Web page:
I have some data which I want to analyze by fitting a function to it. To do that, I have two functions, one being a gaussian, and one the sum of two gaussians. To test the goodness of these fits, I test the with scipy's ks-2samp test. The result of both tests are that the KS-statistic is $0.15$, and the P-value is $0.476635$.


There is clearly visible that the fit with two gaussians is better (as it should be), but this doesn't reflect in the KS-test.

I am sure I dont output the same value twice, as the included code outputs the following: (hist_cm is the cumulative list of the histogram points, plotted in the upper frames)

KStest= stats.ks_2samp(hist_cm,hist_fit_cm)
KStest_1gauss = stats.ks_2samp(hist_cm,hist_fit_1gauss_cm)
print KStest
print KStest_1gauss
#(0.15000000000000002, 0.47663525071642981)
#(0.15000000000000002, 0.47663525071642981)

I know the tested list are not the same, as you can clearly see they are not the same in the lower frames.

So i've got two question: Why is the P-value and KS-statistic the same? (this might be a programming question). And how to interpret these values?

edit: I calculate radial velocities from a model of N-bodies, and should be normally distributed. In the figure I showed I've got 1043 entries, roughly between $-300$ and $300$. I then make a (normalized) histogram of these values, with a bin-width of 10. To this histogram I make my two fits (and eventually plot them, but that would be too much code)

bins = np.arange(-300,301,10)
hist, bin_edges = np.histogram(v[i], normed=True, bins=bins)
bin_centres = (bin_edges[:-1] + bin_edges[1:])/2
coeff, pcov2 = leastsq(residuals, x0=(0.01,0.,60.,0.01,150.,40.) ,args=(bin_centres, hist))
coeff, pcov2 = leastsq(residuals, x0=(0.01,0.,60.,0.01,150.,40.) ,args=(bin_centres, hist))
hist_fit = gauss2(bin_centres, *coeff)
coeff_1gaus, pcov2_1gauss = leastsq(residualsOneGauss, x0=(0.01,0,100), args=(bin_centres, hist))
hist_fit_1gauss = gauss(bin_centres, *coeff_1gaus)
hist_fit_1gauss_cm = np.cumsum(hist_fit_1gauss)

#and the used functions:
def gauss(x, A, mu, sigma):
  return A*np.exp(-(x-mu)**2/(2.*sigma**2))

def gauss2(x,A, mu, sigma, A2, mu2, sigma2):
  if A2<0:
    return 1000
  return A*np.exp(-(x-mu)**2/(2.*sigma**2))+ A2*np.exp(-(x-mu2)**2/(2.*sigma2**2))

def residuals(p, x,y):
  integral = quad( gauss2, -500, 500, args= (p[0],p[1],p[2],p[3],p[4],p[5]))[0]
  penalization = abs(1-integral)*1000
  return y - gauss2(x, p[0],p[1],p[2],p[3],p[4],p[5] ) - penalization

def residualsOneGauss(p,x,y):
  integral = quad( gauss, -500, 500, args= (p[0],p[1],p[2]))[0]
  penalization = abs(1-integral)*1000
  return y - gauss(x, p[0],p[1],p[2]) - penalization
  • $\begingroup$ Are your distributions fixed, or do you estimate their parameters from the sample data? In the latter case, there shouldn't be a difference at all, since the sum of two normally distributed random variables is again normally distributed. Also, why are you using the two-sample KS test? That's meant to test whether two populations have the same distribution (independent from what the specific distribution is), not to check whether one polulations has a specific distributions. For the latter case, the one-sample KS test is appropriate, but only if the distribution to compare to is fixed. $\endgroup$ – fgp Apr 9 '14 at 11:38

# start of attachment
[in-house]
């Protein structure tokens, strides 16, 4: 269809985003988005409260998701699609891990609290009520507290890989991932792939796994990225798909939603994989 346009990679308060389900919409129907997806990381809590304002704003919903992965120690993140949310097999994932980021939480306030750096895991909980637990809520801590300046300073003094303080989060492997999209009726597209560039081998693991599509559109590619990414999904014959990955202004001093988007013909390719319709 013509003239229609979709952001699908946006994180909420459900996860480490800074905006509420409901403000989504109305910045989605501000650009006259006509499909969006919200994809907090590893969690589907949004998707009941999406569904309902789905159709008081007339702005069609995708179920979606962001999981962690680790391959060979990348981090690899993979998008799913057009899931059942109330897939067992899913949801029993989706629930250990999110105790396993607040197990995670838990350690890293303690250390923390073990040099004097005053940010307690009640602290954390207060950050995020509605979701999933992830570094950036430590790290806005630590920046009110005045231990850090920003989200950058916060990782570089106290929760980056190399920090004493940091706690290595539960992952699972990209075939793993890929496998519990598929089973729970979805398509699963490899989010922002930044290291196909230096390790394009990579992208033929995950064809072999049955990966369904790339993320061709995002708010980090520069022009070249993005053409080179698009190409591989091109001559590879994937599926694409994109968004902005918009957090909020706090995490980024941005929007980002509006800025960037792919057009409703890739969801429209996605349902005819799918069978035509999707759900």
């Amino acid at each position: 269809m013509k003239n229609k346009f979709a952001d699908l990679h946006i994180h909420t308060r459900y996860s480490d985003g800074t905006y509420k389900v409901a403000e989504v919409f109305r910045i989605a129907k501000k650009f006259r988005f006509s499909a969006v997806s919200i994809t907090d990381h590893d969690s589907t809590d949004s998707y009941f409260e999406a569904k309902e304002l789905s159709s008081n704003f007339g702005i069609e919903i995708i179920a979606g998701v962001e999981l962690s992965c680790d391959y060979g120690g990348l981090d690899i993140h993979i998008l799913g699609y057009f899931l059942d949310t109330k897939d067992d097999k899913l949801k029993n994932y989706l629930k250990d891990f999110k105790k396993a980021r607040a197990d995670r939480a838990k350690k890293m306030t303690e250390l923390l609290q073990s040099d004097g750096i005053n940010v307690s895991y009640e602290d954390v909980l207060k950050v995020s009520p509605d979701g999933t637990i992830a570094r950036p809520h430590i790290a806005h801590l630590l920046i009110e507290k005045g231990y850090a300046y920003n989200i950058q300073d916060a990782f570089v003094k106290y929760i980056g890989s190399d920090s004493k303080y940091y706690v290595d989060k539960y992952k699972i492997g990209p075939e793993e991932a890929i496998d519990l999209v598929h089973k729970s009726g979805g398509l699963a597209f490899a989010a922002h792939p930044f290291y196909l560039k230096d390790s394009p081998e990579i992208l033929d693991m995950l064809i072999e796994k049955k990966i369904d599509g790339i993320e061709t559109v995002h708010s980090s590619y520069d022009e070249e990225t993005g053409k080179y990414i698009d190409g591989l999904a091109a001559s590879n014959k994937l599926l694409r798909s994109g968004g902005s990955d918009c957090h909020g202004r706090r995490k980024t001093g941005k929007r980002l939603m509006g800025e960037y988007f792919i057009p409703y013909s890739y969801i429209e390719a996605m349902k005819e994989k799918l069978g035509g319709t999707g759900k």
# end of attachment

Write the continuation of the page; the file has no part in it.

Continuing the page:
• $\begingroup$ I estimate the variables (for the three different gaussians) using scipy.leastsq with a penalty on the integrand. I dont get why I get the same results with both functions. What is another way to test my fit with the provided data? $\endgroup$ – Mathias711 Apr 9 '14 at 11:43
  • $\begingroup$ That doesn't make sense. If you estimate the parameters, i.e. determine the gaussian's mean and variance, from the sample data, than what's the difference between your three different gaussians? $\endgroup$ – fgp Apr 9 '14 at 11:46
  • $\begingroup$ Because I have two functions: func1 is the sum of two, uncorrelated (the parameters arent, the function of course is), gaussians. And func2, that is just ` gaussian. In my picture, in the lower left frame, you see in green and red the two indepent gaussians from func1, and in teal the sum of these two, which is func1. I hope this made it clearer $\endgroup$ – Mathias711 Apr 9 '14 at 11:50
  • $\begingroup$ I've said it, and say it again: The sum of two independent gaussian random variables is again a gaussian random variable! If $X_1,X_2$ have means $\mu_1,\mu_2$ and variables $\sigma_1^2,\sigma_2^2$, then $X_1 + X_2$ has mean $\mu_1 + \mu_2$ and variance $\sigma_1^2 + \sigma_2^2$. The fact that you're see a difference at all (even if not in the KS test statistic) is just an artifact of the way you estimate the parameters, I think. $\endgroup$ – fgp Apr 9 '14 at 11:53

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